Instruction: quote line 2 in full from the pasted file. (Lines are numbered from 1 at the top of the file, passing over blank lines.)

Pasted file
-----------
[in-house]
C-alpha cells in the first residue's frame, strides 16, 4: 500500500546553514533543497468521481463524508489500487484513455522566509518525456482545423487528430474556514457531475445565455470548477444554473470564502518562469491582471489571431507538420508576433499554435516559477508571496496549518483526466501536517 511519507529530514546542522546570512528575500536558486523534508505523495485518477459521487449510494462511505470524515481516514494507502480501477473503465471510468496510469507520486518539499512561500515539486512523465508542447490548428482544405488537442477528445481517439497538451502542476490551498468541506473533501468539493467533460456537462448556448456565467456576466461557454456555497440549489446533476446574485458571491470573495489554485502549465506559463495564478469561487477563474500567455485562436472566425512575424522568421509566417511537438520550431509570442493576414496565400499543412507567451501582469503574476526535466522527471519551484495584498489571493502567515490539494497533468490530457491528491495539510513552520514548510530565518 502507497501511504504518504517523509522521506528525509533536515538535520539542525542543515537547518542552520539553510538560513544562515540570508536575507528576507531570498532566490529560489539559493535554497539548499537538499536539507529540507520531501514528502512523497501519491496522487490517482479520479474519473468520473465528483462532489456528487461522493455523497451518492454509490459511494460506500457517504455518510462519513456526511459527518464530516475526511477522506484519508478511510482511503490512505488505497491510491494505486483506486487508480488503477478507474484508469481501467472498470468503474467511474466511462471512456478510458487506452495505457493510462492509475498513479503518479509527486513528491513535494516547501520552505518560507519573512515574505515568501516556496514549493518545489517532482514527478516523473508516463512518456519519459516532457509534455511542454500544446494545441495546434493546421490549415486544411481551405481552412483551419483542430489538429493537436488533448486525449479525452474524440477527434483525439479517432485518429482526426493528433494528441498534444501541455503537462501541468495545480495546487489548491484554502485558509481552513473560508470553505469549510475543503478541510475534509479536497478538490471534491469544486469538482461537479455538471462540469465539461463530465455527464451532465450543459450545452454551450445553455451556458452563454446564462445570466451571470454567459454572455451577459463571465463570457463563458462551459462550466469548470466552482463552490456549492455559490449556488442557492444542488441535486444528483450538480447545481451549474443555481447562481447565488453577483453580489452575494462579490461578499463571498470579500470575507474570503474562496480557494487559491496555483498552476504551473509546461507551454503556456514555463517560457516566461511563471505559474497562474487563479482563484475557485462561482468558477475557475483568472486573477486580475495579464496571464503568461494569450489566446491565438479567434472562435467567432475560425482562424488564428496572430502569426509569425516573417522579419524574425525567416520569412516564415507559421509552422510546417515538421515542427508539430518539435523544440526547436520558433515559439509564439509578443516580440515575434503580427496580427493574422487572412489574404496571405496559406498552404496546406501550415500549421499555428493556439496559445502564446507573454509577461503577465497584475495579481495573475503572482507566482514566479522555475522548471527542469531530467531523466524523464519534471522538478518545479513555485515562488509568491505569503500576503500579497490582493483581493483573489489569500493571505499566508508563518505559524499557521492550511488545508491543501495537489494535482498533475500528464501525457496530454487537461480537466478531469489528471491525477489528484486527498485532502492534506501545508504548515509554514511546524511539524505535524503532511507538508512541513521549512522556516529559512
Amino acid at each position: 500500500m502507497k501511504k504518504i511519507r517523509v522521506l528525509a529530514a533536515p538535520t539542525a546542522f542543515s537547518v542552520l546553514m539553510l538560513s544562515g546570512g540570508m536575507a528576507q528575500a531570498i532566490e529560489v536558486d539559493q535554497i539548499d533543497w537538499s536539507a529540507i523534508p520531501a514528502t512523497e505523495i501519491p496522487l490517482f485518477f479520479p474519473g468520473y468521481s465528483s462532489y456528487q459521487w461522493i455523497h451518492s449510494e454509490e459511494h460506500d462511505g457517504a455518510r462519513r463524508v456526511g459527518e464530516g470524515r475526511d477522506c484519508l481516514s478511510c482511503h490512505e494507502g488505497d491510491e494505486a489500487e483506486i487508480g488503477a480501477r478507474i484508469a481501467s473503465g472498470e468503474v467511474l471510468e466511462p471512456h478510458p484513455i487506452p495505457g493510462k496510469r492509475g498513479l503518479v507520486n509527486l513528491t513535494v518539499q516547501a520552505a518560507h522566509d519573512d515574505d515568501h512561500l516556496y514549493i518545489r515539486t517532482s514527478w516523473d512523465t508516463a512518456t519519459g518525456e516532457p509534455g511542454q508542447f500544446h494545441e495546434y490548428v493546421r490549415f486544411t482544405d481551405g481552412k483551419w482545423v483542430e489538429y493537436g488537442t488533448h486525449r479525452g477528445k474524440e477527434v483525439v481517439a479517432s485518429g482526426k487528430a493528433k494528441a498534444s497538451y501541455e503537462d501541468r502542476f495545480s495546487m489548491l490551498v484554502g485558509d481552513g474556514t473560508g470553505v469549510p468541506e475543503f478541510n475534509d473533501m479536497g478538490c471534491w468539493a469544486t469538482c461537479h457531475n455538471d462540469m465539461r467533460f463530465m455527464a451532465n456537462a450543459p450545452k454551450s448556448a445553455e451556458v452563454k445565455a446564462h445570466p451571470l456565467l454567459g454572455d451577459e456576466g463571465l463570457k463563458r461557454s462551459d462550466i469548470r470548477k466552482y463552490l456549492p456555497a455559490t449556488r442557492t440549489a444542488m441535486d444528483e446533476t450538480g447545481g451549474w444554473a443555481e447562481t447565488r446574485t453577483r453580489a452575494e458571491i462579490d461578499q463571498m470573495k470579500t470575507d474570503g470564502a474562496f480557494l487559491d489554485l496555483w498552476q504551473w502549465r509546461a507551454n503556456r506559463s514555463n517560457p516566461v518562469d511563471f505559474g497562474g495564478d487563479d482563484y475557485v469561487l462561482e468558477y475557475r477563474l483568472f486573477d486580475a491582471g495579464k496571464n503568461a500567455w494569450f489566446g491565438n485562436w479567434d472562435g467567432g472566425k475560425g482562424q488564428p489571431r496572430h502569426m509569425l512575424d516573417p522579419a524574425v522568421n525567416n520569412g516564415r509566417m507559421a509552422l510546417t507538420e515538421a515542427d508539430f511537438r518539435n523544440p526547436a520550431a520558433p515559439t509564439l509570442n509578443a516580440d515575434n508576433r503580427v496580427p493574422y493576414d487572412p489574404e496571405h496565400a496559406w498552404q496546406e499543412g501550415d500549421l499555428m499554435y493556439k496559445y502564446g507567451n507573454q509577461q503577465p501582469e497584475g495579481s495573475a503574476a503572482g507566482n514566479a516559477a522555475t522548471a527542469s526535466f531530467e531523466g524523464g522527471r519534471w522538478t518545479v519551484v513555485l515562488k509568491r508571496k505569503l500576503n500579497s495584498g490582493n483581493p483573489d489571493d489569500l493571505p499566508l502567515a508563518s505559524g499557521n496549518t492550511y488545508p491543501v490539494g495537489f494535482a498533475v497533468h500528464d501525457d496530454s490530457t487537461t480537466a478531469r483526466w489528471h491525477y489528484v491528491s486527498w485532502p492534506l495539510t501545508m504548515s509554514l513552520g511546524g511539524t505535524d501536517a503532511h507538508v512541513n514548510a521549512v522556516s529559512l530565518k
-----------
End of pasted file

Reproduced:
C-alpha cells in the first residue's frame, strides 16, 4: 500500500546553514533543497468521481463524508489500487484513455522566509518525456482545423487528430474556514457531475445565455470548477444554473470564502518562469491582471489571431507538420508576433499554435516559477508571496496549518483526466501536517 511519507529530514546542522546570512528575500536558486523534508505523495485518477459521487449510494462511505470524515481516514494507502480501477473503465471510468496510469507520486518539499512561500515539486512523465508542447490548428482544405488537442477528445481517439497538451502542476490551498468541506473533501468539493467533460456537462448556448456565467456576466461557454456555497440549489446533476446574485458571491470573495489554485502549465506559463495564478469561487477563474500567455485562436472566425512575424522568421509566417511537438520550431509570442493576414496565400499543412507567451501582469503574476526535466522527471519551484495584498489571493502567515490539494497533468490530457491528491495539510513552520514548510530565518 502507497501511504504518504517523509522521506528525509533536515538535520539542525542543515537547518542552520539553510538560513544562515540570508536575507528576507531570498532566490529560489539559493535554497539548499537538499536539507529540507520531501514528502512523497501519491496522487490517482479520479474519473468520473465528483462532489456528487461522493455523497451518492454509490459511494460506500457517504455518510462519513456526511459527518464530516475526511477522506484519508478511510482511503490512505488505497491510491494505486483506486487508480488503477478507474484508469481501467472498470468503474467511474466511462471512456478510458487506452495505457493510462492509475498513479503518479509527486513528491513535494516547501520552505518560507519573512515574505515568501516556496514549493518545489517532482514527478516523473508516463512518456519519459516532457509534455511542454500544446494545441495546434493546421490549415486544411481551405481552412483551419483542430489538429493537436488533448486525449479525452474524440477527434483525439479517432485518429482526426493528433494528441498534444501541455503537462501541468495545480495546487489548491484554502485558509481552513473560508470553505469549510475543503478541510475534509479536497478538490471534491469544486469538482461537479455538471462540469465539461463530465455527464451532465450543459450545452454551450445553455451556458452563454446564462445570466451571470454567459454572455451577459463571465463570457463563458462551459462550466469548470466552482463552490456549492455559490449556488442557492444542488441535486444528483450538480447545481451549474443555481447562481447565488453577483453580489452575494462579490461578499463571498470579500470575507474570503474562496480557494487559491496555483498552476504551473509546461507551454503556456514555463517560457516566461511563471505559474497562474487563479482563484475557485462561482468558477475557475483568472486573477486580475495579464496571464503568461494569450489566446491565438479567434472562435467567432475560425482562424488564428496572430502569426509569425516573417522579419524574425525567416520569412516564415507559421509552422510546417515538421515542427508539430518539435523544440526547436520558433515559439509564439509578443516580440515575434503580427496580427493574422487572412489574404496571405496559406498552404496546406501550415500549421499555428493556439496559445502564446507573454509577461503577465497584475495579481495573475503572482507566482514566479522555475522548471527542469531530467531523466524523464519534471522538478518545479513555485515562488509568491505569503500576503500579497490582493483581493483573489489569500493571505499566508508563518505559524499557521492550511488545508491543501495537489494535482498533475500528464501525457496530454487537461480537466478531469489528471491525477489528484486527498485532502492534506501545508504548515509554514511546524511539524505535524503532511507538508512541513521549512522556516529559512